The Information Age is still in its infancy, but already there is a recognisable geography to the debate about the risks and opportunities The gee-whizzers insist that nothing will be the same again; the cautionaries argue that old truths and rules will reassert themselves even in cyberspace. But there is another risk confronting us with the advent of information technology (IT): trash books of futurology offering a mishmash of home truths and millenarian predictions of doom and that marshal only the ghastly prejudices of their authors.
British society and its bookshops are now at serious risk of intellectual pollution from one of the wildest of the genre I have yet come across; Professor Ian Angell's The New Barbarian Manifesto.
Everybody knows the downsides to globalisation; what Angell has done is to embrace uncritically every risk you can think of it, multiply it by 10 and top it up with an infusion of technobabble. He is sufficiently knowledgeable about the impact of IT for parts of his account to be plausible, and along the way he makes some good points; but it is all so over the top that even his worthwhile insights are discredited by the lurid vision of the whole.
His difficulty is conceit. Angell obviously considers himself one of the new intellectual elite. But his knowledge of IT is not matched by his understanding of history. There is a body of thought and debate, for example, about citizenship, democracy, the state and the public realm about which Angell is supremely ignorant. These theorists and practitioners, airily dismissed as 'Old Barbarians', are about to be succeeded by new IT power merchants. This is the world interpreted with the political sophistication of the plot of Star Wars, except the bad guys win.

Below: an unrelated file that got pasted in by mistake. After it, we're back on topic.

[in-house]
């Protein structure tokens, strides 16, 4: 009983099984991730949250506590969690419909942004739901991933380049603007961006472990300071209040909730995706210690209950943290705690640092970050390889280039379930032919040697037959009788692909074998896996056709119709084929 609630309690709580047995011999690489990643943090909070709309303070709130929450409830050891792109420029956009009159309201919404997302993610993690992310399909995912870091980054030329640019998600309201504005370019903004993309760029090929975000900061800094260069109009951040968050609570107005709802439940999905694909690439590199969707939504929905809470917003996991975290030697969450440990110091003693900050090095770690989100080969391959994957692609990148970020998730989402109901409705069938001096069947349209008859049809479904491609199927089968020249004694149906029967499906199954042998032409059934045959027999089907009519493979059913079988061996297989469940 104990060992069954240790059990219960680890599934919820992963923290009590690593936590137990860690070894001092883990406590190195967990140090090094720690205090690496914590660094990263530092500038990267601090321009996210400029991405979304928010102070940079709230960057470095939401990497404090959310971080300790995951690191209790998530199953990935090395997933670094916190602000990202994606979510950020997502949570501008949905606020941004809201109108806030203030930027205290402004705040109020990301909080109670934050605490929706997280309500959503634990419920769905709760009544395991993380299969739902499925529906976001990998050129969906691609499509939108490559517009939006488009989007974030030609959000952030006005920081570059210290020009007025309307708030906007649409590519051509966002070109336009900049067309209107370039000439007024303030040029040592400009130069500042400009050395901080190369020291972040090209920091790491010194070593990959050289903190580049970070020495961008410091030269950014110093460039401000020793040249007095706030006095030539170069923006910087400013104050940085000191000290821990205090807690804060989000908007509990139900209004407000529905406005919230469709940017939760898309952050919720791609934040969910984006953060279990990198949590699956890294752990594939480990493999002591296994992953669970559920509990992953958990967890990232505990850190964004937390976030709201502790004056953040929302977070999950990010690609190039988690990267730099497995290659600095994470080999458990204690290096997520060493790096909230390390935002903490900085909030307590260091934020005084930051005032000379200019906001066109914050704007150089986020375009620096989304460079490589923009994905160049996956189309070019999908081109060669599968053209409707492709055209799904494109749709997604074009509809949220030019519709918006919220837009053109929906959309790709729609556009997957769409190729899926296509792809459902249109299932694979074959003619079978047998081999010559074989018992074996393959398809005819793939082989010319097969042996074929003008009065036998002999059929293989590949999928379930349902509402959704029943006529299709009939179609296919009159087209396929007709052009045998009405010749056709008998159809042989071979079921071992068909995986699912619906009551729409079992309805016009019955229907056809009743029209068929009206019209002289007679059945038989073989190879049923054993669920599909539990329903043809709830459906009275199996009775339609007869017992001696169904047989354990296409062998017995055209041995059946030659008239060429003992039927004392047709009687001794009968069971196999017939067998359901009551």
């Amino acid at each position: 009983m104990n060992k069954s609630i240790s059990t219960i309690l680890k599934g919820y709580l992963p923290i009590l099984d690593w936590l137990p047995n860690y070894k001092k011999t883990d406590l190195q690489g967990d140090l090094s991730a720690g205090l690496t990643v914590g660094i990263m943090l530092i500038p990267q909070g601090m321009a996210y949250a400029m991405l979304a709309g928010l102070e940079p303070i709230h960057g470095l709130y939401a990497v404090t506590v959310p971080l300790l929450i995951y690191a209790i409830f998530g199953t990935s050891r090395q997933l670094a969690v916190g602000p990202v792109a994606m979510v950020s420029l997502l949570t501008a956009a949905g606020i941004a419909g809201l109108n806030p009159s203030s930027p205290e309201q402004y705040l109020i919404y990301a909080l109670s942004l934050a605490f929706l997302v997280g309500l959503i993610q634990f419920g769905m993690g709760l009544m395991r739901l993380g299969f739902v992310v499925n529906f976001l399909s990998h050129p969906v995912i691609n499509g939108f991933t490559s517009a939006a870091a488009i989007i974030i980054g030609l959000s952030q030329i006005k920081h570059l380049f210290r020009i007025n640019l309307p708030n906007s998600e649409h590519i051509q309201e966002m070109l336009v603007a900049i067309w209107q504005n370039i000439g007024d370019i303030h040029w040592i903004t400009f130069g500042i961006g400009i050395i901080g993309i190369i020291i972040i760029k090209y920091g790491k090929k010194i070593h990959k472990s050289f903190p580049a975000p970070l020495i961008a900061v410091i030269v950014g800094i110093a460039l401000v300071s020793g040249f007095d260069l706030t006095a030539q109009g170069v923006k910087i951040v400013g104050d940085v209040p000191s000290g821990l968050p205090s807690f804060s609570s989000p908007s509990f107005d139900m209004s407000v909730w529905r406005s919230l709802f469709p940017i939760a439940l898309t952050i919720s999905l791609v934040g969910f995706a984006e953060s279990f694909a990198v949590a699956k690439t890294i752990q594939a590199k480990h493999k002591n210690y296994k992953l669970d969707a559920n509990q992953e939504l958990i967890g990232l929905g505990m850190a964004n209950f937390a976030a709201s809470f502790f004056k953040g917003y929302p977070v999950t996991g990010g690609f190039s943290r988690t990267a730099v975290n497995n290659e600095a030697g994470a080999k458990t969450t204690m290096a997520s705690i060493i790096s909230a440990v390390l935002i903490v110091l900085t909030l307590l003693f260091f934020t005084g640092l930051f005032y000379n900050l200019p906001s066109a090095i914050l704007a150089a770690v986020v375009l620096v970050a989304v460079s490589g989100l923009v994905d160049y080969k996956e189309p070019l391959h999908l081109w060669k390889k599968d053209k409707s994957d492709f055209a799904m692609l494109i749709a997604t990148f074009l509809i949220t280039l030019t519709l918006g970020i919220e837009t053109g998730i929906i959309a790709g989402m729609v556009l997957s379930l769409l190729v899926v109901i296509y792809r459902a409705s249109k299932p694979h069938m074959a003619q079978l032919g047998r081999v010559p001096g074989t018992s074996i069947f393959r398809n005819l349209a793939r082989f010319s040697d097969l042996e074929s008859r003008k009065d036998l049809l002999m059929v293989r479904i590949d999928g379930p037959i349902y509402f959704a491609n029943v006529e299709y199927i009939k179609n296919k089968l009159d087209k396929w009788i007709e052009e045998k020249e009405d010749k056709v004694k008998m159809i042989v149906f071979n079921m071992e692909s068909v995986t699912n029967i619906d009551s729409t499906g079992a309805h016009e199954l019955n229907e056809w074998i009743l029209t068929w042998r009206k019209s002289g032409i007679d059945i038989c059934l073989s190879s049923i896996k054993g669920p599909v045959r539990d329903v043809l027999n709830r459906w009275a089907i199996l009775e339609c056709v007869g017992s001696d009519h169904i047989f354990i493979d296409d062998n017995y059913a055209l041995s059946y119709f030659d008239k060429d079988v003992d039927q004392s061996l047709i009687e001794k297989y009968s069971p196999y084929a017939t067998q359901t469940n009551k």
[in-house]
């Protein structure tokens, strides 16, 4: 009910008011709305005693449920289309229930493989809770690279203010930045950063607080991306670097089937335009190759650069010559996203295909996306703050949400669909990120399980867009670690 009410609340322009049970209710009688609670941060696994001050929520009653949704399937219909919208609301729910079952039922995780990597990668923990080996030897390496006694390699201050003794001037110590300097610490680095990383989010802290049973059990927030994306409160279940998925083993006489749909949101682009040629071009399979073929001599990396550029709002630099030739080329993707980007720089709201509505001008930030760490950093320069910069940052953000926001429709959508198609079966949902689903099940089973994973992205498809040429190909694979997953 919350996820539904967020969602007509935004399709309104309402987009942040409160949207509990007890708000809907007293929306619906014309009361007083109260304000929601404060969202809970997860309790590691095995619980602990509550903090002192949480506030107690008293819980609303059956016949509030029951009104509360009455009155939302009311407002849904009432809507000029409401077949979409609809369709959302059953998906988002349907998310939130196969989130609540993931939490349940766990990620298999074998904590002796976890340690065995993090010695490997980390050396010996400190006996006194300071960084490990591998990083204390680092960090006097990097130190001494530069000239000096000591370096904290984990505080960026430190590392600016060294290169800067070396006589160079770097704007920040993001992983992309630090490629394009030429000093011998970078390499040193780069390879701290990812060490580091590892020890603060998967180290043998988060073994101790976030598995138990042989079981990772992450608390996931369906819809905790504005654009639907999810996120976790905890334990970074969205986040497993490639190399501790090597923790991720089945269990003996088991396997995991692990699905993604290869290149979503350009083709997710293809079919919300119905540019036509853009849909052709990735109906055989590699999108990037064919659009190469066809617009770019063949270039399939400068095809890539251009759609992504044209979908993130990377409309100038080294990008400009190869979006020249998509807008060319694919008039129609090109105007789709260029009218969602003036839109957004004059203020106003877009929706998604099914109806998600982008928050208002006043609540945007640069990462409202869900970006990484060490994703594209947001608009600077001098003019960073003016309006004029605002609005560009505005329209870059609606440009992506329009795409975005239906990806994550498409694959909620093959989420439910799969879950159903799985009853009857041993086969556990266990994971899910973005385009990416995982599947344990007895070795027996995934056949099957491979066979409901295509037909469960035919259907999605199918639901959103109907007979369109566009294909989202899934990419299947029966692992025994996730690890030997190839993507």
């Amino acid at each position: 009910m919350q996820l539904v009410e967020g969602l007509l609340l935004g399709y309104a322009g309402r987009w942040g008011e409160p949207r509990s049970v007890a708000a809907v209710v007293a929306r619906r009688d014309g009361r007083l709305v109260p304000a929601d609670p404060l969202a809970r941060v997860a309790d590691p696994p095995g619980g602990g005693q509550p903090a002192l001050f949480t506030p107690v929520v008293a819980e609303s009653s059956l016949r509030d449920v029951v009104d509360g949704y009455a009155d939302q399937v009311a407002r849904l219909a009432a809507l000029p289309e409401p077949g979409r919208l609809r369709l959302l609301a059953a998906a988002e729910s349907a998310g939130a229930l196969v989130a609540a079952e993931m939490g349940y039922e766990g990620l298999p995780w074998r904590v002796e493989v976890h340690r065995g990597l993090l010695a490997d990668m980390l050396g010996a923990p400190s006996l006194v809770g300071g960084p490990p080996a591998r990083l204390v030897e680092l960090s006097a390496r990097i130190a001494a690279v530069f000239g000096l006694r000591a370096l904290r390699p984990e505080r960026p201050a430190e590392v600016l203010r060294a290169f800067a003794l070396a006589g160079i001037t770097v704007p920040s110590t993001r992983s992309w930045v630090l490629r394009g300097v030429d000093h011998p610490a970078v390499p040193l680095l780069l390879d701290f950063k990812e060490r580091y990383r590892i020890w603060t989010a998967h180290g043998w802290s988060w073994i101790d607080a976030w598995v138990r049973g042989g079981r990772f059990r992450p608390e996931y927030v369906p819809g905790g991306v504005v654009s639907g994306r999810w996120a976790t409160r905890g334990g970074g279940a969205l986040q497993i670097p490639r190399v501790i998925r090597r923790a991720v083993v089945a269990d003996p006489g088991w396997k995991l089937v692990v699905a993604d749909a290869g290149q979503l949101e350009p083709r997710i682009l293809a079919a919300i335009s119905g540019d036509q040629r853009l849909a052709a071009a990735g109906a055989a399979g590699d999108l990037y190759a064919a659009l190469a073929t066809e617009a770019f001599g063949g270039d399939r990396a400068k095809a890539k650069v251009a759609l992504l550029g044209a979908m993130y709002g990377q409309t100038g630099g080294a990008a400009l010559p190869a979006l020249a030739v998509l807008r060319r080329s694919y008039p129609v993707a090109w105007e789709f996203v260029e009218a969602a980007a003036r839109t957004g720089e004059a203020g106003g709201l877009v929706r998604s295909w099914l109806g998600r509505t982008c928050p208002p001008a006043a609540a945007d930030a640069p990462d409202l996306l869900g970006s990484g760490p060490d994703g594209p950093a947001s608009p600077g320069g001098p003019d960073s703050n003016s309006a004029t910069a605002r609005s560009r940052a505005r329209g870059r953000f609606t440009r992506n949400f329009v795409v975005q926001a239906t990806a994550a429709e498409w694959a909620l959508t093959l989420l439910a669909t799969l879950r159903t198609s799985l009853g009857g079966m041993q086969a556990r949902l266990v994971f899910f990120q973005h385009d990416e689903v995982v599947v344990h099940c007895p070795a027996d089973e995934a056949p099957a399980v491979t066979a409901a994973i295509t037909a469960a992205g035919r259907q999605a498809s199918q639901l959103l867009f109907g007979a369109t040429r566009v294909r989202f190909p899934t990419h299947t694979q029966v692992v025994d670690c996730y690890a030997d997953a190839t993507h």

Europe, for example, is dismissed as collapsing under the weight and advance of socialism. Intellectual women, we learn, are about to suffer a grisly fate as the New Barbarians dismiss their frail social and sexual gains. And so on.
His Star Wars thesis is that IT is going to equip a new breed of Nietzschian, libertarian supermen (women not allowed) with the wherewithal to escape old and suffocating ideologies and institutions, notably those of the state. They will create new cybercommunities so that everything associated with the old 'Barbarianism' - largely state education systems and the payment of taxes - will dissolve away. It will be a dog-eat-dog world with massive inequalities; only those possessed of the 'will to power' will win out, by relying on their highly educated wits and willingness to embrace the new technologies and associated life forms. Society and state are powerless to resist.
This kind of talk is associated with the extreme American right, and it is no accident that Angell cites kooky right-wing theorists like Ayn Rand and the American anti-government tradition with enthusiasm. We are invited to regard their musings, along with those of Nietzsche, as having reached a new and unchallengeable status; IT now means their insights and theories have come true.
The impact of globalisation, the financial markets and the information revolution is transformatory. That is not in doubt.
But the cross-currents are complex and the outcome unpredictable. Manuel Castells, for example, has written a masterly account of the Information Age, besides which Angell's efforts look comically shallow. Castells attempts to measure and classify all the forces identified by Angell - while placing them in an overall political and social context.
Angell neglects that we are living through a period of what the great Austrian economist Joseph Schumpeter recognised as endemic to capitalism: creative destruction. New industries and opportunities are emerging along with new inequalities; but societies and states will not stand idly by as they are robbed of their humanity. We will create new institutions and structures to keep the Barbarians at bay, even if the Barbarians are as barbarous as Angell claims - which I wonder. Sad book. Sad author.